August 5, 2014
The Reasonable Overpay of Kurt Suzuki
Claimed OF-L Jordan Schafer off waivers from the Braves. [8/3]
At first blush, this appears to be an overpay for Suzuki—a player who entered the season seemingly on his last legs. After some consideration, if it is an overpay, then it's a reasonable one.
The Twins, ostensibly not sold on Josmil Pinto's defense, needed an alternative behind the plate. Russell Martin is almost certain to receive a large contract, which would've left the Twins choosing from a group that is headed by Suzuki and littered with geriatric backups. Rather than risk starting Gerald Laird or someone of his ilk, Terry Ryan locked in the only catcher who was familiar with his staff and in the midst of a good season—perhaps, in part, due to altered mechanics.
If there is a drawback here, it's that Suzuki's payday puts him closer to Jarrod Saltalamacchia's deal from last winter than others like, say, Jose Molina and Dioner Navarro. Still, $6 million isn't rich enough to keep other teams away if Suzuki continues to play at a decent level. In that sense, it's comparable to the Ryan Doumit extension from a few years ago: not the best value, but an understandable contract that can be moved later if needed.
Think of Schafer as the new Sam Fuld: an extra outfielder who needs to be deployed well in order to provide value. He does a couple of things well—walking, stealing bases, breathing—and many things poorly—hitting lefties, commanding the strike zone, driving the ball. The end result is a cheap, limited player who makes sense for a team with limited outfield options.
As poorly as the season has gone for the Rangers, credit Jon Daniels for not quitting. Unfortunately, Carp is no cure for what ails them. A breakout 2013 has given way to a puzzling 2014, during which his contact rate has improved while his power numbers declined. Pop is an important part of his game, and without it he has limited appeal. Nonetheless, expect Ron Washington to platoon Carp with J.P. Arencibia—don't laugh—in hopes that another change of scenery will help. Whether Carp is tendered by the Rangers after the season could depend on the results.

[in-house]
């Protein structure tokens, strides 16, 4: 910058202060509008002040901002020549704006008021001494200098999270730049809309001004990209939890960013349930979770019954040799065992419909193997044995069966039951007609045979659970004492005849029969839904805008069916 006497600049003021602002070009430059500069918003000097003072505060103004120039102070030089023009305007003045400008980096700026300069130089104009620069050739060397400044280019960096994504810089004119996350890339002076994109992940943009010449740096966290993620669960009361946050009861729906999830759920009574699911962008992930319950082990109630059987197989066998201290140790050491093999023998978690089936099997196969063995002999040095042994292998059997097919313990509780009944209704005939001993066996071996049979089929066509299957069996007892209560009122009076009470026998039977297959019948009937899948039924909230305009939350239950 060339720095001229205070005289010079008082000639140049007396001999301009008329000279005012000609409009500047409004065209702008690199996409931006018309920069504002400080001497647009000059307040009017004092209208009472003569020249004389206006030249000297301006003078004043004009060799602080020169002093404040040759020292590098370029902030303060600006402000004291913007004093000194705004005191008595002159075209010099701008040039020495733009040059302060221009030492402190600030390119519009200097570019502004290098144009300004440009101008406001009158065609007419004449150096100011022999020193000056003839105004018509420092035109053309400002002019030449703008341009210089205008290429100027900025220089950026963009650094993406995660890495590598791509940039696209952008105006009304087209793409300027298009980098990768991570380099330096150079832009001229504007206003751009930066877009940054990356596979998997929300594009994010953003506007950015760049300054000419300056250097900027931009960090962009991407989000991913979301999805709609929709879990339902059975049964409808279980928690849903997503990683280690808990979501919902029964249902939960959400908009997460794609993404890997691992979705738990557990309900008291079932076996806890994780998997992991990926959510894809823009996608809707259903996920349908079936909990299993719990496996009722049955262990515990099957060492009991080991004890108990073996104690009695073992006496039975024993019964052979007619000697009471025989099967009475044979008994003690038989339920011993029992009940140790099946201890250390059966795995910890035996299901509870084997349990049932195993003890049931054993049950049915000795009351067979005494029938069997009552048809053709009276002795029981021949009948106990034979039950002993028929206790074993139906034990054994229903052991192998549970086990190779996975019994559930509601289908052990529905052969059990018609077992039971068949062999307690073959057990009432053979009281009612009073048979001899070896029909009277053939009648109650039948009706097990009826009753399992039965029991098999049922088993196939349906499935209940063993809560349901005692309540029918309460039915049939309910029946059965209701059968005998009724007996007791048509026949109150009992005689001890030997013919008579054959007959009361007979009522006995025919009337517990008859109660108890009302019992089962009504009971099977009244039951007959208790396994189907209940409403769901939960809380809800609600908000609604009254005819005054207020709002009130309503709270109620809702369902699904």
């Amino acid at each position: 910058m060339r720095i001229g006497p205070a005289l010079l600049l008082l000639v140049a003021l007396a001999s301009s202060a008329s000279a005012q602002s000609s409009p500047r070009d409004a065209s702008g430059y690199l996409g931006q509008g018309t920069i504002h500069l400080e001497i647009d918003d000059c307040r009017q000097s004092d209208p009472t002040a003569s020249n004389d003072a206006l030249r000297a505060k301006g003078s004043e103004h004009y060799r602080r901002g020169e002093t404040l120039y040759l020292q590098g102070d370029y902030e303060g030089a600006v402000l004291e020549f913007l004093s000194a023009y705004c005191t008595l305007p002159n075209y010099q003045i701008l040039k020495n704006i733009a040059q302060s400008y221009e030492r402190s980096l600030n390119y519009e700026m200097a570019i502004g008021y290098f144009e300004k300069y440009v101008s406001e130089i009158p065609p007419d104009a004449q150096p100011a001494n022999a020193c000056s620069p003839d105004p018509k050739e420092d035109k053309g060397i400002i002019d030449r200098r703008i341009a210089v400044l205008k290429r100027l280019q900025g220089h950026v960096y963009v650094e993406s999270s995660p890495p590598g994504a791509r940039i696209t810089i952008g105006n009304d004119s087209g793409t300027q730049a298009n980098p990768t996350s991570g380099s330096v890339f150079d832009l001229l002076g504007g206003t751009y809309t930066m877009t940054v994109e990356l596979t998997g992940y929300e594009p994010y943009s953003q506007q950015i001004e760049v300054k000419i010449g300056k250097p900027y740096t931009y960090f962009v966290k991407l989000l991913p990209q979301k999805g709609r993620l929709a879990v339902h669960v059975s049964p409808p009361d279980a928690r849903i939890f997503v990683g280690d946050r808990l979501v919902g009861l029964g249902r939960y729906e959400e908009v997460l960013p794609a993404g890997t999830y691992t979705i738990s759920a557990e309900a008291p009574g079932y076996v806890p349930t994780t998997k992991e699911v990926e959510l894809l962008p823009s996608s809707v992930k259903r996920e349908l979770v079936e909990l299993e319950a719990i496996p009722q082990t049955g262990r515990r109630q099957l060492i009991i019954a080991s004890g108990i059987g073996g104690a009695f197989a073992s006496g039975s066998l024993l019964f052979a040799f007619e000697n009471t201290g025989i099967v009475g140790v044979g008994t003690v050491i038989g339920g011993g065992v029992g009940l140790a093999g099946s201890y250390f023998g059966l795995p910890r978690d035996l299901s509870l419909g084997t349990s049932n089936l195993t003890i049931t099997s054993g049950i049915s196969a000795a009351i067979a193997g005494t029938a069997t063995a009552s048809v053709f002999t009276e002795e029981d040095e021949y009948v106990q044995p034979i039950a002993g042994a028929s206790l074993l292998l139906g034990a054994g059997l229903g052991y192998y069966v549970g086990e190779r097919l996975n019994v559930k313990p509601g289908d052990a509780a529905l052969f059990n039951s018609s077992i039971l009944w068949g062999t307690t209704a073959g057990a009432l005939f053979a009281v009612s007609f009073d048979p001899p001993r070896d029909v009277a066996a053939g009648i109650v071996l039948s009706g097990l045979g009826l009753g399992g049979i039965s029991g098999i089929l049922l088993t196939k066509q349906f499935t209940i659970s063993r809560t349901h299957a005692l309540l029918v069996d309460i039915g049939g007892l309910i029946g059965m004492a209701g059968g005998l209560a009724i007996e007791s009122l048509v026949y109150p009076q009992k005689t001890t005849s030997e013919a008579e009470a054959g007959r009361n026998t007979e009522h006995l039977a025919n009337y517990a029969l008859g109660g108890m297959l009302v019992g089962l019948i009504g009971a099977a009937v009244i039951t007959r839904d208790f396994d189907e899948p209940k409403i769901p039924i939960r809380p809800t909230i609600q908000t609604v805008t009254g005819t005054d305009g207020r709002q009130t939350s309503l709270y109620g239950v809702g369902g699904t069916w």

If this isn't the end for Abreu then it's close to it. He started well with the Mets, hitting .350/.438/.475 in May, but faded soon thereafter. In fact, from June onward, Abreu recorded just 13 hits in 72 tries. Because he hasn't added value beyond his bat in years, the Mets had no reason to keep running him out there. Perhaps another team, in the hunt for cheap walks, will give him a look. Otherwise, Abreu's name should surface again in a few years, when his Hall of Fame candidacy comes into question.
Pedro Alvarez's throwing woes have placed the Pirates in a bind and put their transactions under greater scrutiny. Take the Nix signing. Does adding a more versatile defender mean the Pirates will move Alvarez across the diamond to the cold corner? Maybe. Since Nix can hit lefties and run a little, he could, in theory, free Josh Harrison from the super-utility role; alternatively, he could platoon with Travis Snider until Andrew McCutchen—rumored to be headed for the DL as of this writing—returns.
It's also possible, if not probable, that Nix's addition has no relation to Alvarez's role. The Pirates' brain trust, for their part, appear undecided on whether shifting Alvarez to first base is a) feasible and b) worthwhile. All we can be sure about, then, is that they'd rather not deal with this issue now. Here's hoping Alvarez—for his own sake, above all else—works through his issues sooner than later.
Expect Anna to be claimed by a team that puts emphasis on minor-league numbers. In other words, he should start packing for Cleveland.
Brian Sabean has, without success, attempted to fill his second-base vacancy all year. He's tried discarded veterans, forgotten journeymen, and former first-round picks to no avail. Now Sabean has promoted a player with minimal prospect love from Double-A with the hope he can improve the position. Duffy, a grinder with a utility profile, is thinner than his bat. Bruce Bochy figures to platoon Duffy with Joe Panik until Marco Scutaro returns, or until Sabean finds an upgrade on the waiver wire. Given that the Giants have the league's worst OPS at the keystone, that shouldn't be too hard.